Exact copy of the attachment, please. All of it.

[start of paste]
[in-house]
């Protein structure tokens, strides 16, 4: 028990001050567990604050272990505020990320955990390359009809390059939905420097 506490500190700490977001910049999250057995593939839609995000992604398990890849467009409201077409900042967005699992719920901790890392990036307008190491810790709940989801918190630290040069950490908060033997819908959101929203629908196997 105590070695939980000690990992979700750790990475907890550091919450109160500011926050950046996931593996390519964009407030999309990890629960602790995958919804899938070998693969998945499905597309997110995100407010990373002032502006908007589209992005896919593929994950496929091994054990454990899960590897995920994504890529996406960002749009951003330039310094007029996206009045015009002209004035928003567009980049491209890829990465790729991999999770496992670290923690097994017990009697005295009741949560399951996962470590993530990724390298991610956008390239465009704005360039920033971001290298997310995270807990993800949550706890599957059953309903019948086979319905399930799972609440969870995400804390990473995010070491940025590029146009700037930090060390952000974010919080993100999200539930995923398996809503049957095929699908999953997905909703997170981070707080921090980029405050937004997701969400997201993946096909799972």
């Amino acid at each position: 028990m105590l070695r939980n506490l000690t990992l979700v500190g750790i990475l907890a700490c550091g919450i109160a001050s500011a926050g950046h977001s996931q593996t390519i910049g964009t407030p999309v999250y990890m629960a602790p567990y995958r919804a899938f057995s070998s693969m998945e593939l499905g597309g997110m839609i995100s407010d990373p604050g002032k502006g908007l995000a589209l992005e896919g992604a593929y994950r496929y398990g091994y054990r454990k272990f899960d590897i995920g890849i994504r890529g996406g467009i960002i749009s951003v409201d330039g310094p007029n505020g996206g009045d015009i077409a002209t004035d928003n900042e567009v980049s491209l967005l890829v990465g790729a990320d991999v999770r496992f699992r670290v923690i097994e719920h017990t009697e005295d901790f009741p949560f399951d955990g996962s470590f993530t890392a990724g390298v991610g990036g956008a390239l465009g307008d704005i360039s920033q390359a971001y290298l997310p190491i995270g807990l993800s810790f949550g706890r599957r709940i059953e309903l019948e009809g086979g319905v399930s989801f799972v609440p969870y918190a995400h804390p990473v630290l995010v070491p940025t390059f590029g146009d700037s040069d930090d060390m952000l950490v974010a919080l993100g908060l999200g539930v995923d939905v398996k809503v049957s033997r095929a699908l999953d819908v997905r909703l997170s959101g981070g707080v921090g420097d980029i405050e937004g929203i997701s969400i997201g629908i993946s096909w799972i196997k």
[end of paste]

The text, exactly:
[in-house]
């Protein structure tokens, strides 16, 4: 028990001050567990604050272990505020990320955990390359009809390059939905420097 506490500190700490977001910049999250057995593939839609995000992604398990890849467009409201077409900042967005699992719920901790890392990036307008190491810790709940989801918190630290040069950490908060033997819908959101929203629908196997 105590070695939980000690990992979700750790990475907890550091919450109160500011926050950046996931593996390519964009407030999309990890629960602790995958919804899938070998693969998945499905597309997110995100407010990373002032502006908007589209992005896919593929994950496929091994054990454990899960590897995920994504890529996406960002749009951003330039310094007029996206009045015009002209004035928003567009980049491209890829990465790729991999999770496992670290923690097994017990009697005295009741949560399951996962470590993530990724390298991610956008390239465009704005360039920033971001290298997310995270807990993800949550706890599957059953309903019948086979319905399930799972609440969870995400804390990473995010070491940025590029146009700037930090060390952000974010919080993100999200539930995923398996809503049957095929699908999953997905909703997170981070707080921090980029405050937004997701969400997201993946096909799972």
């Amino acid at each position: 028990m105590l070695r939980n506490l000690t990992l979700v500190g750790i990475l907890a700490c550091g919450i109160a001050s500011a926050g950046h977001s996931q593996t390519i910049g964009t407030p999309v999250y990890m629960a602790p567990y995958r919804a899938f057995s070998s693969m998945e593939l499905g597309g997110m839609i995100s407010d990373p604050g002032k502006g908007l995000a589209l992005e896919g992604a593929y994950r496929y398990g091994y054990r454990k272990f899960d590897i995920g890849i994504r890529g996406g467009i960002i749009s951003v409201d330039g310094p007029n505020g996206g009045d015009i077409a002209t004035d928003n900042e567009v980049s491209l967005l890829v990465g790729a990320d991999v999770r496992f699992r670290v923690i097994e719920h017990t009697e005295d901790f009741p949560f399951d955990g996962s470590f993530t890392a990724g390298v991610g990036g956008a390239l465009g307008d704005i360039s920033q390359a971001y290298l997310p190491i995270g807990l993800s810790f949550g706890r599957r709940i059953e309903l019948e009809g086979g319905v399930s989801f799972v609440p969870y918190a995400h804390p990473v630290l995010v070491p940025t390059f590029g146009d700037s040069d930090d060390m952000l950490v974010a919080l993100g908060l999200g539930v995923d939905v398996k809503v049957s033997r095929a699908l999953d819908v997905r909703l997170s959101g981070g707080v921090g420097d980029i405050e937004g929203i997701s969400i997201g629908i993946s096909w799972i196997k």